3: Instead of punishing, reward. So, your boss catches you sleeping in the office again. This time she docks your pay. Maybe she even throws a pile of paperwork at you. That ticks you off, but you want to keep your job, so you just take it. Because you are angry but have suppressed your feelings, that anger brews into long-lasting resentment, frustration, and a sort of tripwire tendency whenever anyone even mentions the boss or the situation. Now what if instead, your boss were to notice and reinforce the behavior she desires—your staying awake and working in your office—every single day? Perhaps she gives you a daily big smile, thumbs up, and ‘attaboy’ as she walks by. Maybe after a month of noticing that you’ve not slept in your office at all, she calls you in for a performance review, tells you what a great job you did on your recent project, and then gives you a merit raise for increased productivity. The following month you get more sleep at night so that you can continue this positive streak at work and save your work relationships. When a dog is punished for undesired behavior, whether by scolding, leash jerking, or other corporeal punishment, the punishment may once again stop the behavior temporarily, via suppression. Since punishment tends to scare or intimidate if not hurt, most dogs will do what makes the discomfort stop. However, suppressing behavior does not solve it. On the contrary, suppressed behavior tends to rise back to the surface eventually, exploding with even more energy, sometimes in baffling contexts or shocking ways. This is why sticking with positive reinforcement training is so important. Reinforcing desired behavior, by responding with a paycheck of something that the dog really loves and needs, will result in an increase in that desired behavior. And voila! Through rewarding the dog for good behavior in this way, the desired behavior becomes a replacement for the undesired behavior you thought you had to punish.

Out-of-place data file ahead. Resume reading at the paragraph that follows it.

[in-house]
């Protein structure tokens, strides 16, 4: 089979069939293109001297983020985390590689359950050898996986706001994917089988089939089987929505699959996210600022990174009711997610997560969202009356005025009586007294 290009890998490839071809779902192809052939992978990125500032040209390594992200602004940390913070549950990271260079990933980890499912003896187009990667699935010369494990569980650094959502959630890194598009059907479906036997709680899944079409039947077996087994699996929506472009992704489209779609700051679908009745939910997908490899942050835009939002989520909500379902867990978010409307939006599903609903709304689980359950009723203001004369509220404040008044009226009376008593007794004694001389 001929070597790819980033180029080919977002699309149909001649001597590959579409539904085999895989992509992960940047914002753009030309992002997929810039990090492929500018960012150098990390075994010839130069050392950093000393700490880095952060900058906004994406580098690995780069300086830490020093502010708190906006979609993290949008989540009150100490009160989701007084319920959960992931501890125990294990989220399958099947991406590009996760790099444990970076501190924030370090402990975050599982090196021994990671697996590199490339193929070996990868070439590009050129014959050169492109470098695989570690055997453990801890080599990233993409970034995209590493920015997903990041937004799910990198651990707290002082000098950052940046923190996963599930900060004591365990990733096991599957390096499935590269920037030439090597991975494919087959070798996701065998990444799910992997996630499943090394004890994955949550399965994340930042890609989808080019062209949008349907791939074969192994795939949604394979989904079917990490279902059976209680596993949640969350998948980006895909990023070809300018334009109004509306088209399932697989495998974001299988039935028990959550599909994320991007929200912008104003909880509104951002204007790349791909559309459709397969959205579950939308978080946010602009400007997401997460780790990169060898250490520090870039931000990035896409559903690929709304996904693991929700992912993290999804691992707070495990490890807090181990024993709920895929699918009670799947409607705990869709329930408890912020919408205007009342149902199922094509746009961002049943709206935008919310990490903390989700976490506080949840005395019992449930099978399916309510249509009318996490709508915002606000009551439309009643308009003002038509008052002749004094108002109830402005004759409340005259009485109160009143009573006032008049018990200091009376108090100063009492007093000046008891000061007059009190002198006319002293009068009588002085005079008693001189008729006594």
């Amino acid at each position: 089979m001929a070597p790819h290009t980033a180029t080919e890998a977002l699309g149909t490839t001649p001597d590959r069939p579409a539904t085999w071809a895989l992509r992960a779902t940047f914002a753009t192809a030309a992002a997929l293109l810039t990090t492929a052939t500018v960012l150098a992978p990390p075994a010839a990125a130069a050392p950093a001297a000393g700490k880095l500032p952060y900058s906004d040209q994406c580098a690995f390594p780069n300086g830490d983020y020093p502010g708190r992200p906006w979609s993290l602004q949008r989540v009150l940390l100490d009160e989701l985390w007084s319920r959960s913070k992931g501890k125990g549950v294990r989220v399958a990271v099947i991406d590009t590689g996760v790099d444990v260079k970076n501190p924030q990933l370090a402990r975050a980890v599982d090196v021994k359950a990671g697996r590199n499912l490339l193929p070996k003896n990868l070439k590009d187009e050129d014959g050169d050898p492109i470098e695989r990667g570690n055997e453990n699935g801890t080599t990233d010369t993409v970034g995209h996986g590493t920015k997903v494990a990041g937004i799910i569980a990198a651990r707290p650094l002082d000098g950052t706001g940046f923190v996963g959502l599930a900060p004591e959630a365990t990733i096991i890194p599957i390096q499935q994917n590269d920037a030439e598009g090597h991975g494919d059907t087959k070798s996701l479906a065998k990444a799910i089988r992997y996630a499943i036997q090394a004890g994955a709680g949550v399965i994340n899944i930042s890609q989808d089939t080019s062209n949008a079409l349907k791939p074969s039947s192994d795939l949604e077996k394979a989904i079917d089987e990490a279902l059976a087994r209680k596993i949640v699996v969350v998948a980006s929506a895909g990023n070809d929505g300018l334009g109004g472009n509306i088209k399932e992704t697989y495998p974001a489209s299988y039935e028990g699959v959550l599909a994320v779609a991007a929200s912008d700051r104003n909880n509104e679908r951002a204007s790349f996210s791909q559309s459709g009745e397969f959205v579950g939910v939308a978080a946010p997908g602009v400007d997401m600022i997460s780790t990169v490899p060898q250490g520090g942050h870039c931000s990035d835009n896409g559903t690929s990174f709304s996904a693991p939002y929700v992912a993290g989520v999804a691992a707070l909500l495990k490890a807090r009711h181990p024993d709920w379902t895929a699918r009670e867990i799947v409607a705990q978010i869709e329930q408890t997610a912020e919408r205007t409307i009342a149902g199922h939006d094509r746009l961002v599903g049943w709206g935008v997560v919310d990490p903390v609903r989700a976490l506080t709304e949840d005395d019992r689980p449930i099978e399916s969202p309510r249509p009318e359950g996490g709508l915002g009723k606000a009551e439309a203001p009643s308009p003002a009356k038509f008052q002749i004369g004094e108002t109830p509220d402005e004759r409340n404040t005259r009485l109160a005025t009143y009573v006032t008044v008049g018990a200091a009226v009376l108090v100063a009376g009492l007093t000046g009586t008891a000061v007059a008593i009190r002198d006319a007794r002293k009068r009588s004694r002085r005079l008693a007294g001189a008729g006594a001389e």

My friend will never know what tripped the wire to her lovebug's fight. Perhaps the dog had been living in a suppressed or agitated state in regard to the other dog, who had been a bit of a bully, however infrequently, over the years. Since the tools our beloved pet dogs are armed with aren't thumbs, but teeth, and since they do not have the luxury of their preferred means of conflict avoidance—leaving when they feel threatened—we need to avoid loading them with potentially explosive emotional material.

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Before you call Barkbusters, read this.

Barking is natural for dogs. It one of the few ways they can communicate. When we block that ability, we are asking for bigger trouble.